Receive our blogs in your inbox

HR tips from industry experts.

Payroll & Taxes

How to Calculate Payroll Taxes in 3 Easy Steps

Dana Spinello, CPA
by Dana Spinello, CPA on January 23, 2018

how to calculate payroll taxes
Have you ever wondered how to calculate payroll taxes? It’s certainly not an easy process and if you’re not careful, you could make some potentially expensive mistakes. Payroll tax calculations affect both the employer and the employee. For employers, the tax calculation affects the total wage expense incurred. For employees, the worker’s taxable income, personal tax liability and take-home pay are affected. Here are three steps to help you better understand how to calculate payroll taxes.

How to Calculate Payroll Taxes

  • Calculate Federal Income Tax Withholding
  • Add up Deductions and Tax Withholding
  • Figure Out State and Federal Unemployment Taxes

Steps to Calculate Payroll Taxes

  1. Calculating Federal Income Tax Withholding

The first step in how to calculate payroll taxes begins with having workers complete a W-4 form to declare their personal allowances. Use these allowances to calculate the amount of tax to withhold from an employee’s gross pay by applying the following IRS rules.

  • Determine the employee’s gross wages.
  • Locate the employee’s filing status.
  • Locate the employee’s number of allowances.
  • Enter the requested information into the IRS withholding calculator.
  1. Adding Up Deductions and Tax Withholding

Two standard payroll deductions are Social Security and Medicare taxes. Social Security provides retirement and disability income. Medicare provides medical coverage to the elderly and disabled.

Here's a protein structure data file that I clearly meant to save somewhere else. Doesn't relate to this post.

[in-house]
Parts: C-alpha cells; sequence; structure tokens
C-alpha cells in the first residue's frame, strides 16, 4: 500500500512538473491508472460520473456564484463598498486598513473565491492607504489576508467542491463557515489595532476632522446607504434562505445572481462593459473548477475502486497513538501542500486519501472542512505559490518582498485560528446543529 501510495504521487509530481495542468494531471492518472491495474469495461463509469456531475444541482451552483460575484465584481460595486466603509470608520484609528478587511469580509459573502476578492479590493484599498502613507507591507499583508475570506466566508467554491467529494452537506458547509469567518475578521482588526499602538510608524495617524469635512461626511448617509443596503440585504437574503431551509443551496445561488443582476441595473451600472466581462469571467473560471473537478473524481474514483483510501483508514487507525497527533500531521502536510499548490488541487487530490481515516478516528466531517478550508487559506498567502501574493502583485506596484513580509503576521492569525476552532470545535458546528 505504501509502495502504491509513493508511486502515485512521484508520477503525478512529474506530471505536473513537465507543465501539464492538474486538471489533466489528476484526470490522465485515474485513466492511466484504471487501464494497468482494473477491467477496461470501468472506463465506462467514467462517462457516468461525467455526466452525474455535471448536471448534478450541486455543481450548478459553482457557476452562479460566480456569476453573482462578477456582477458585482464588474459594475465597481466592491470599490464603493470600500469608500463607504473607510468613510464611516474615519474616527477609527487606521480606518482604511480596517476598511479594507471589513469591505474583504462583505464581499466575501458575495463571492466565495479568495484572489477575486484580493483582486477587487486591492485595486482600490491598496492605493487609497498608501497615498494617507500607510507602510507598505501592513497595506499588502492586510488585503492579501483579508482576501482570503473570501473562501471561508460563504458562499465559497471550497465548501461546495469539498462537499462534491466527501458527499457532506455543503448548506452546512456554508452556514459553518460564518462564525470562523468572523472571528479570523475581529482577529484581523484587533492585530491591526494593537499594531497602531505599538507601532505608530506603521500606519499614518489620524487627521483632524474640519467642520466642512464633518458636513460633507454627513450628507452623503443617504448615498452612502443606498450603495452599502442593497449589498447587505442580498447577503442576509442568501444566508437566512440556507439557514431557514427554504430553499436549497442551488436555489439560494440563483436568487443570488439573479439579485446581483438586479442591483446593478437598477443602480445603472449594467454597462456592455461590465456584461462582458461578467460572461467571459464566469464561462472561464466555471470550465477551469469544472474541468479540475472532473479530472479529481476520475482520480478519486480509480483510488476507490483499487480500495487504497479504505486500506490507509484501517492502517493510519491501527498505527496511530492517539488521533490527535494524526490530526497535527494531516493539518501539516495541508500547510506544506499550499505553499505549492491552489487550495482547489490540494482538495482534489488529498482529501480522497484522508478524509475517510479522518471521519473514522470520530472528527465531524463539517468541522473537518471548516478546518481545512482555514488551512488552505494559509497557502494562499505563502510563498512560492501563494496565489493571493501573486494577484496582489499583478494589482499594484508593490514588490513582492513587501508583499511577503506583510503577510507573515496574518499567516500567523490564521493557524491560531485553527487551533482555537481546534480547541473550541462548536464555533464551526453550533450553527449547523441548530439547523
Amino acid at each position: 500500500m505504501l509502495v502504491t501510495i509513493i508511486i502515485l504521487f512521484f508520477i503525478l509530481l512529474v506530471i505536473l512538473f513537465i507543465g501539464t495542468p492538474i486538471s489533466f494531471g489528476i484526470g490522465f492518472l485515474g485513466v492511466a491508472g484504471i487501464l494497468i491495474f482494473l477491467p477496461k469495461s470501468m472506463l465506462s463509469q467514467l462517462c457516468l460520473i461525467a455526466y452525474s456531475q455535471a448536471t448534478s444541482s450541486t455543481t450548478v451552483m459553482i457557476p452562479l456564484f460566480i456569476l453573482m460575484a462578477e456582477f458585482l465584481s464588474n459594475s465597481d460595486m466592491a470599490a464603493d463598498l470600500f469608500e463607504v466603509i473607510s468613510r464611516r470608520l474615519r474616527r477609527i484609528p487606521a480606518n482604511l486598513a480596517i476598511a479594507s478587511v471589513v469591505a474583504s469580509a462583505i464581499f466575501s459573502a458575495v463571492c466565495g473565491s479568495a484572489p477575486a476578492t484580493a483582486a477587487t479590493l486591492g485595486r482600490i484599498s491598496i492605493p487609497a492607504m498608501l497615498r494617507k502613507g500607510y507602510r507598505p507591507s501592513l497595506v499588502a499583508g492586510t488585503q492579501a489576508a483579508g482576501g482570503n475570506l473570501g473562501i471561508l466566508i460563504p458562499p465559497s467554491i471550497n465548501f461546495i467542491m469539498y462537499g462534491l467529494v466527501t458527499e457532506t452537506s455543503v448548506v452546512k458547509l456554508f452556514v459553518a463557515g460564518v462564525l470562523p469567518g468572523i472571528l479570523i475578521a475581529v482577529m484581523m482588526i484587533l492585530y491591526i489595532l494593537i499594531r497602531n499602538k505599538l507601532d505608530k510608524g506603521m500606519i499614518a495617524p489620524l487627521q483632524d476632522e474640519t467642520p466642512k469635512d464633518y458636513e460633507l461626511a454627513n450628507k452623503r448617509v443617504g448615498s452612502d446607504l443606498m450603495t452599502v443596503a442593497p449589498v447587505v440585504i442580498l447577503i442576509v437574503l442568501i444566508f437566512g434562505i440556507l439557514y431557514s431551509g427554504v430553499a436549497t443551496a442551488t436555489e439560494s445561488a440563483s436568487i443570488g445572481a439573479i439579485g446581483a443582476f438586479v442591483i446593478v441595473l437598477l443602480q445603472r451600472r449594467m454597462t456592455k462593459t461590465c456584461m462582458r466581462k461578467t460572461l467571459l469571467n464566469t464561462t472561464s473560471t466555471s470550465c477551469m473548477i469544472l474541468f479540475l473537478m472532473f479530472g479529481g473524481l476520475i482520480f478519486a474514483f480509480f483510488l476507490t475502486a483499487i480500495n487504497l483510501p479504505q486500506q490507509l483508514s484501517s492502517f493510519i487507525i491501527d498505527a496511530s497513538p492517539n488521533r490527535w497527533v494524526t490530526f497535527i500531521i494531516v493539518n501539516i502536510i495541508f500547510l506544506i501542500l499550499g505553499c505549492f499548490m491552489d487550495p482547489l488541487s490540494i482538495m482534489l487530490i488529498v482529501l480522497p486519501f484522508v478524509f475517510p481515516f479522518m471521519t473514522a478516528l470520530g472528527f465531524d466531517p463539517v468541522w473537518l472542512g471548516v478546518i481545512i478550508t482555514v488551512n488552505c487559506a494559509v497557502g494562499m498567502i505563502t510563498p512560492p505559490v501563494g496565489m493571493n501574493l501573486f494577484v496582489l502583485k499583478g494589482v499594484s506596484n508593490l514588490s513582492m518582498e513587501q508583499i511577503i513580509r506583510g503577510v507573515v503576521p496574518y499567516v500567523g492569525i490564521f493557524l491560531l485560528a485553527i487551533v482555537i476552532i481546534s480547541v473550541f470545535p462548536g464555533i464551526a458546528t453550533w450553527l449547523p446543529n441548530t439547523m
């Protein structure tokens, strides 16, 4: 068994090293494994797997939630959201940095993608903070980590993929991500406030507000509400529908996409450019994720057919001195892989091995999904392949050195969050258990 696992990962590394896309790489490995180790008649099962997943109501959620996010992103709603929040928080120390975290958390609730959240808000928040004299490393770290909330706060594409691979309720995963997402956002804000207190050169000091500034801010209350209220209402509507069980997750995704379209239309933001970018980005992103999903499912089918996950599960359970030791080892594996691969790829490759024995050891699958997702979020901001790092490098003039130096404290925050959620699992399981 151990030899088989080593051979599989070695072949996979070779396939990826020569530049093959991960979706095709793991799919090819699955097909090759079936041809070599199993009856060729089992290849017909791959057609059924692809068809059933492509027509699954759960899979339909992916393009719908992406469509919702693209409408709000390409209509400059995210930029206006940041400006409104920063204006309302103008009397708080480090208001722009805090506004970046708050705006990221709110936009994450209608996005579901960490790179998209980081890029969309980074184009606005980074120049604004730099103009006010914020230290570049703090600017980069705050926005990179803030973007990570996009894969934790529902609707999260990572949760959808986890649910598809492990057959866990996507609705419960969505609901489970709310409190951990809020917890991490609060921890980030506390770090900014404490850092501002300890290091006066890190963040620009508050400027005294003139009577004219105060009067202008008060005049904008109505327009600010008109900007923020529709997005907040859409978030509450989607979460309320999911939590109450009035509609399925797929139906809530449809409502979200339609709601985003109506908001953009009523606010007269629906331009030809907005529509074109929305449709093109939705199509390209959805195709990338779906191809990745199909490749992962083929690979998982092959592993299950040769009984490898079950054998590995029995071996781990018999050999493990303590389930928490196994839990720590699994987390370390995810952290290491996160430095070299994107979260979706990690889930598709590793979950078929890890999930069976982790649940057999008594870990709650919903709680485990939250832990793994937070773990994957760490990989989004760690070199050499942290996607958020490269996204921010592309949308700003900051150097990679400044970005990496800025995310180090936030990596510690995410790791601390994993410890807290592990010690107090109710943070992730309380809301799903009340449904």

• Social Security withholding is 6.2% of the employee’s gross pay.
  • Earnings above the wage base of $127,200 are generally not subject to social security tax.
  • Medicare withholding is 1.45% of the employee’s gross pay (no wage limit).
  • Single employees making over $200,000 ($250,000 for married couples filing jointly) per year have an additional Medicare tax (0.9%) for every pay period after $200,000 in wages have been paid.

Beyond the required federal withholdings, there are dozens of other deductions that reduce employee pay. Employee benefits are often funded through payroll deductions on a pre-tax basis. Examples include:

  • 401(k) or 403 (b) plans
  • FSA (health flexible spending arrangement)
  • HSA (health savings account)
  1. Figuring Out State and Federal Unemployment Taxes

The final step in how to calculate payroll taxes relates to unemployment taxes. The employer pays for federal and state unemployment taxes. Each state has different tax rules, so you’ll need to find the proper tax information for your employees. If you have employees in multiple states, each will have to follow the tax laws in their state.

  • The 2017 federal unemployment tax is 6% of the first $7,000 you pay in wages to an employee.
  • If you’ve paid the state unemployment taxes, you can take a credit of up to 5.4% on the federal calculation.

Once you’ve figured out the unemployment taxes, you’ll need to report and pay your tax withholdings. Each type of payroll tax uses a different form and is paid through a different system.

When you partner with FrankCrum PEO, you don’t have to worry about staying on top of this process. We calculate payroll taxes for you and update our software as the tax codes change. We eliminate your risk by collecting and paying taxes, while ensuring state and federal tax compliance. Call 800-277-1620 ext. 4 to learn more about our payroll and tax solutions.

get payroll processing infographic

Dana Spinello, CPA
Dana Spinello, CPA

Dana is the Director of Tax & Unemployment at FrankCrum. Dana has been with FrankCrum since 2010 and oversees tax compliance and unemployment benefit administration. She has been a Certified Public Accountant since 2002. She first realized her aptitude with accounting when she chose to play with her mother’s adult learning accounting class material at age seven. When she’s not working, Dana enjoys traveling, true crime, and reading historical novels.